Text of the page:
What’s next for the state and regional economy?
Washington and its major metro area have enjoyed a rollicking economic ride in recent years. In Crosscut, Paul Roberts examines metro Seattle’s economic future in an article certain to generate serious discussion.
To be clear, the city isn’t anticipating a repeat of 2008, when the financial crisis caused construction to grind to a halt. The new forecast, issued by [Seattle budget director Ben] Noble’s office in late September (and echoed by King County and several private forecasters) predicts a soft landing: a nine percent decline in construction through 2019, coupled with an even more modest cooling in the city’s broader economy.
Still, given that Seattle’s construction sector has grown by an average of 16 percent every year since 2011, even a soft landing may well be jarring.
Roberts reviews the region’s boom-and-bust history, pointing out that people generally forget down-times pretty quickly and revel in the up-times. And, quoting regional economist Dick Conway, he recounts the region’s serious competitive advantages, including a skilled workforce, environmental amenities and export-friendly location. And yet, when things contract here, they contract sharply and swiftly, even as the long-term trend continues to be positive.
It’s a thoughtful analysis. He notes that many local governments are beginning to prepare cautious budgets, mindful of the risks, and that there will be pushback from those who’d like to ride the wave a little longer, boosting public spending. Read the whole thing. We found this compelling:
At the end of the day, observers of Puget Sound’s economy are left with a paradox. On the one hand, the experience of the past few years suggests that we may be living in a truly extraordinary period, when conventional economic rules are, if not suspended, at least partly rewritten. But on the other, one needn’t go back too many years to see how easy it is to mistake the exception for the rule.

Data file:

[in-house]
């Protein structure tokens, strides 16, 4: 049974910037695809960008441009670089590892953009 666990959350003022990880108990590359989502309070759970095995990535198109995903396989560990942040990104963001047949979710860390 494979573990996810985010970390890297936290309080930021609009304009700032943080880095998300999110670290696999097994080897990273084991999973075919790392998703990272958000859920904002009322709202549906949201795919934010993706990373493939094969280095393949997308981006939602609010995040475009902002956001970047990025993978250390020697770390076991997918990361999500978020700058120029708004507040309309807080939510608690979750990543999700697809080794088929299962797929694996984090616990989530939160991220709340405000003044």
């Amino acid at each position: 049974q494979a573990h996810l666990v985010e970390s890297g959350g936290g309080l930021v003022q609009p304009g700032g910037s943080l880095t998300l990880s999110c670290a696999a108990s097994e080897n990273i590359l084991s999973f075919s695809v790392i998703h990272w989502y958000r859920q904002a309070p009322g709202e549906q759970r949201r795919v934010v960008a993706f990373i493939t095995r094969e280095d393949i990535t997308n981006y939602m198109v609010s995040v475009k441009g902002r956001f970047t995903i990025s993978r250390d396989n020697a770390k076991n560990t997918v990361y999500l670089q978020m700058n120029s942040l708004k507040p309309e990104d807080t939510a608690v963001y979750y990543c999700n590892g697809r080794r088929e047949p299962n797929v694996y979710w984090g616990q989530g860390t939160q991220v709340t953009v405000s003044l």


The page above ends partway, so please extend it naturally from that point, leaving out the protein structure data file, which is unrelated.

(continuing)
Seattle Times business columnist Jon Talton used the Crosscut piece as a launching pad and took up the challenge of sorting out Seattle’s economic vulnerabilities.
Mike Luis, also writing a Crosscut, is bullish on the region’s tech economy.
Think we are in a tech boom right now? Just wait. That boom could get a lot louder as the big San Francisco Bay Area firms grapple with their region’s own unsustainable growth pattern.
He makes a strong case for Seattle being the logical choice for Silicon Valley expansion. Again, worth a read. He also provides a note of caution regarding Seattle’s ability to accept even more rapid population growth.
The articles make for interesting economic speculation, certainly, and also underscore that the state offers abundant opportunities. We’ve already written about the 740,000 job openings coming over the next five years. These are openings that are imminent and which will be most filled by workers with postsecondary credentials or some college.
A Stateline report raises some questions about the degree to which a skills gap accounts for slow hiring. And while the report raises some valid points, it ends up supporting Washington employers’ arguments that the gap is real and that Washington must do a better job of matching training and education with employment opportunities. According to Stateline,
The usual explanation offered by business and education groups is that too few Americans have the right skills for the openings. The way to close this “skills gap,” they say, is to improve job training and more closely align higher education to employment.
…Throwing more public dollars at education and training won’t be enough to connect willing workers to open jobs. In many places, employers are also setting wages too low, defining qualifications too narrowly, or not recruiting widely enough. Many people who are eager to work can’t because they lack transportation, or don’t have anybody to watch their children during the workday.
Consider that list – low wages, specialized demand for qualifications, inadequate recruiting – and then consider the Washington economy and talent requirements. Also from the Stateline article:
“The national skills gap notion is a fallacy, because there’s no national labor market. There are regional labor markets,” said Lesley Hirsch, director of the New York City Labor Market Information Service. Regional labor markets have slightly different dynamics depending on the industry mix and the types of workers there.
We cannot comment on the national skills gap argument, but we agree fully that there are regional labor markets. And in our region, the skills gap represents a significant problem, one that will and must be addressed by more education and training.